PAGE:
Sex, Lies & Statistics is the title of the American edition of the book The Sex Myth  originally published in 2012. The U.S edition published in 2017 couldn’t be more relevant in 2018 when FOSTA-SESTA is hurting the very people it’s supposed to help in the U.S, the British government wants to block internet porn to ‘protect children’ and just a few days ago British sex workers were protesting over numerous MPs in the British government apparently  inspired by Trump’s FOSTA-SESTA now want something similar for Britain and U.K

Scientist and former sex worker Dr Brooke Magnanti takes a look at the data and research behind the headlines of recurring media narratives around sex work. Broken down into 10 chapters which focus on a different aspect.  The results a combination of journalistic research and scientific analysis  demonstrate that as far as much of the media and various anti-sex work campaigners are concerned evidence and research is irrelevant if it points to something that goes against an ideological aim.

The calls to ban or further restrict ‘sex work’, an  umbrella catch all term for myriad different things, isn’t really anything to do with ‘evidence’ as much as it is to do with moral outrage and a puritanical backlash against both sexuality and sex work in general. One of the latest manifestations of this is developments concerning Patreon, a platform which has apparently decided to arbitrarily suspend the accounts of creators it deems to be creating ‘inappropriate’ content. This seems to be the result of pressure from payment processors essentially engaging in redlining against anyone associated with sex work. This is in itself is nothing new porn stars were complaining about banks closing or freezing their accounts several years ago.  Elsewhere strip clubs that’ve been a city fixture for years with no problems are facing a backlash from irate activists insistent that strip clubs  ‘normalise the commodification of women’s bodies’.

One of the most pertinent aspects of this book is that Magnanti as a scientist points out that regardless of your personal perspective on things if you’re incapable of actually engaging with the evidence if it contradicts your perspective, then you’re not interested in the evidence but rather just furthering your own agenda.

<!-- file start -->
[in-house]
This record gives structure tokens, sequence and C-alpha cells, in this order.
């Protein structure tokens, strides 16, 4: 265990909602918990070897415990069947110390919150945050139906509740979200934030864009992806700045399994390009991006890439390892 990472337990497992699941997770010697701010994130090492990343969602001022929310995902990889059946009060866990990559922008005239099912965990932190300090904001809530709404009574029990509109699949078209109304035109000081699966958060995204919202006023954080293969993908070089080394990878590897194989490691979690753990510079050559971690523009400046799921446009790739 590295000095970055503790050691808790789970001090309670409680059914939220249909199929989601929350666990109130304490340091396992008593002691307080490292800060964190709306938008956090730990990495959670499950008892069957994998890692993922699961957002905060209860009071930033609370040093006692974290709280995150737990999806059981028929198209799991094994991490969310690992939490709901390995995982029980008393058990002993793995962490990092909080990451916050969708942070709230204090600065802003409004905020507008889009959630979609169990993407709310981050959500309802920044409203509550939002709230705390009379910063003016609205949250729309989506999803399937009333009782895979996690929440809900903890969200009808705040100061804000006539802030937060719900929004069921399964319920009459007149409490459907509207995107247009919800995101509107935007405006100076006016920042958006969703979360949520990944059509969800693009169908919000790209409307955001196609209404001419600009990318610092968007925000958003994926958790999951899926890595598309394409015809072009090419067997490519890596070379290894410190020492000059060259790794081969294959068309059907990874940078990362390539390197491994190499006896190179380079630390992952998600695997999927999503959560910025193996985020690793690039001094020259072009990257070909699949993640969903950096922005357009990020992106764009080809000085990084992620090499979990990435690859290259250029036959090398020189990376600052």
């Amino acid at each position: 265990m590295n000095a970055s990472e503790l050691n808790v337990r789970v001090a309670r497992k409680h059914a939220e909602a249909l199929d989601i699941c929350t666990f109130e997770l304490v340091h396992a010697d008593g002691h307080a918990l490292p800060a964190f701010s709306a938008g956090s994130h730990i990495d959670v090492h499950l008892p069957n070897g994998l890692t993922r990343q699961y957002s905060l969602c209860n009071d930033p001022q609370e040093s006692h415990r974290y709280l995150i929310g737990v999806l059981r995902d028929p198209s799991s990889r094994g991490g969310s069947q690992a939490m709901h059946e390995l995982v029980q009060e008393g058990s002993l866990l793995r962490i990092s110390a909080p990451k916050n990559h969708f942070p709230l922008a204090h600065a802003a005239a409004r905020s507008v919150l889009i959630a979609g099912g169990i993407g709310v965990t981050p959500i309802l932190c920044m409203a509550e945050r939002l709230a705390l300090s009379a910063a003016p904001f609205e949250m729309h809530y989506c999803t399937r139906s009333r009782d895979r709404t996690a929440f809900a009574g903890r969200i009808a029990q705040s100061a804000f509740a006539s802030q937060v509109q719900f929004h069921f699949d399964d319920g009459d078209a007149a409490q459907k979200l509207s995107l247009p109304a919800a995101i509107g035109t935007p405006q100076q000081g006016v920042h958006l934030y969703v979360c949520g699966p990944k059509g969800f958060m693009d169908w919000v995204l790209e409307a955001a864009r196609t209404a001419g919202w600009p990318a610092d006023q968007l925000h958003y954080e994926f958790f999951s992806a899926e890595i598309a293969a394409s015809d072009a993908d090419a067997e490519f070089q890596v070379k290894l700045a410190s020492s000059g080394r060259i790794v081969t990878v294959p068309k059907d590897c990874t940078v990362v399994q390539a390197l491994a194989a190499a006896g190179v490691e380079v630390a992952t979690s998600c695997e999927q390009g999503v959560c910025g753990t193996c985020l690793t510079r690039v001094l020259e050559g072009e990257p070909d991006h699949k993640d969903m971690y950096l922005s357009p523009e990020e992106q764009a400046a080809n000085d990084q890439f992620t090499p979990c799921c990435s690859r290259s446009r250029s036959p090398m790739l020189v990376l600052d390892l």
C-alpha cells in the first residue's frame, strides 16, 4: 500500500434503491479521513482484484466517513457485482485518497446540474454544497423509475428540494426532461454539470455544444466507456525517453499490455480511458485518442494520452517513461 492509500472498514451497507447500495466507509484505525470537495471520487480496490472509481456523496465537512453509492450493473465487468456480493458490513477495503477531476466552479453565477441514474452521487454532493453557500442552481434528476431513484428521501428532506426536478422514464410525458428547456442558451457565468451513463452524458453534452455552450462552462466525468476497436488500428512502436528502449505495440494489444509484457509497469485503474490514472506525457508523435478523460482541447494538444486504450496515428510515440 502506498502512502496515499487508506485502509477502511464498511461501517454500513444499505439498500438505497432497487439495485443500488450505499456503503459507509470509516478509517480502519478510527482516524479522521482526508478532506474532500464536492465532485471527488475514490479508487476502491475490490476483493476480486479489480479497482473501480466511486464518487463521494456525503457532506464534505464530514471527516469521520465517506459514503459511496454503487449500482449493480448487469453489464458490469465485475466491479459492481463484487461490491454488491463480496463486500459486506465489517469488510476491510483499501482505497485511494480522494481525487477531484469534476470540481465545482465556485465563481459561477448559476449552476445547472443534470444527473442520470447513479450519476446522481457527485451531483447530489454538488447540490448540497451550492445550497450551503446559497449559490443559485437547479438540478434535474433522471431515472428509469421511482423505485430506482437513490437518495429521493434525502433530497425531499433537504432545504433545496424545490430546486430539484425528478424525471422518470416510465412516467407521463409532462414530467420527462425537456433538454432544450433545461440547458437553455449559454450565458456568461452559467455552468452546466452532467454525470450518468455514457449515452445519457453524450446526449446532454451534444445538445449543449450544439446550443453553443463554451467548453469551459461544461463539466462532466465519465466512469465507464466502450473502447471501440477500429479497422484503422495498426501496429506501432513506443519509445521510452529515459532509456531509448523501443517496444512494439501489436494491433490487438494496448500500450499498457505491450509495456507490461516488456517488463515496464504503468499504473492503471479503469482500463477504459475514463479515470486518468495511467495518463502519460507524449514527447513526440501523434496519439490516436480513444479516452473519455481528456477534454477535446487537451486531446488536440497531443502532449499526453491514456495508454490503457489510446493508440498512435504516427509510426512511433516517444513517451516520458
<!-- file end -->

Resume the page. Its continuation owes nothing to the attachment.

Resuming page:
A major part of this ‘debate’ is the way sex work is acknowledged by governments and the law and it breaks down into several different manifestations globally,

Decriminalisation – The removal of all legal impediments to sex work, where sex workers can work in regulated premises for others or in private premises for themselves. Decriminalisation, often shortened to ‘Decrim’, is approved by various sex worker led organisations and Amnesty International amongst others. ‘DECRIM NOW’ placards are often seen at sex worker protests

Legalisation – Sex work is only allowed with regulated workers in licensed premises. A good example being the Bunny Ranch in Nevada in the U.S. This approach generally isn’t approved by sex worker organisations because it creates a situation where some sex workers are penalised by the law whilst others aren’t.

Partial criminalisation – Where customers of sex workers are criminalised. This isn’t favoured by sex worker organisations because it indirectly criminalises sex workers and makes for a more dangerous scenario as customers will avoid reporting anything to police for fear of prosecution.

Full criminalisation – Both buying and selling sex is illegal. This results in shunning and stigmatising sex workers being common place.

As Magnanti explains sex workers being shunned, ignored, stigmatised and demonised is by no means anything new. One of England’s most notorious serial killers, Peter Sutcliffe aka the Yorkshire Ripper, evaded capture for several years in the 70’s partly due to his victims being prostitutes, which the media, the police and the public didn’t really care about. Both in the news and in film and TV the sex worker is often the victim that nobody cares about or serves as the basis for an underlying moral message about the ‘evils’ of sex work.

What’s alarming is when Magnanti does some digging tracking down the origins of the various sources of statistics often paraded by anti-sex worker figures. This reveals that some of the NGOs and charities,often championed by well meaning but clueless celebrities, have links to distinctly dubious organisations that have their own agendas. Despite raking in vast amounts of money for ‘research’ and their causes this money rarely, if ever, actually goes towards helping actual victims of the ‘sex trafficking’ that always comes up when there’s any discussion about sex workers. This revelation was so explosive that Magnanti was threatened with legal action from one of the anti-sex work figures mentioned.

Another thing that becomes clear is how when it comes to sex work ‘feminism’ is utterly splintered. ‘Feminists’ approach to sex work falls into several groups. There are those that support women who choose to be sex workers and fight for sex worker rights because of the improved safety they will provide. There are those that think that all sex work should be outright banned altogether if not heavily penalised because sex work is ‘predicated on violence towards and exploitation of women’ and there are those that believe that no woman would ever willingly choose to be  a sex worker in any circumstance and therefore they must be ‘brainwashed’ into thinking they’re acting independently by  ‘choosing to be sex slaves’.

As comedian Avery Edison put it on Twitter ‘You will never end demand for sex work, the same way anti-abortion activists will never end demand for abortion. All you will do is push it underground, where more people will be hurt. Not only do the facts bear this out, it also makes obvious logical sense!’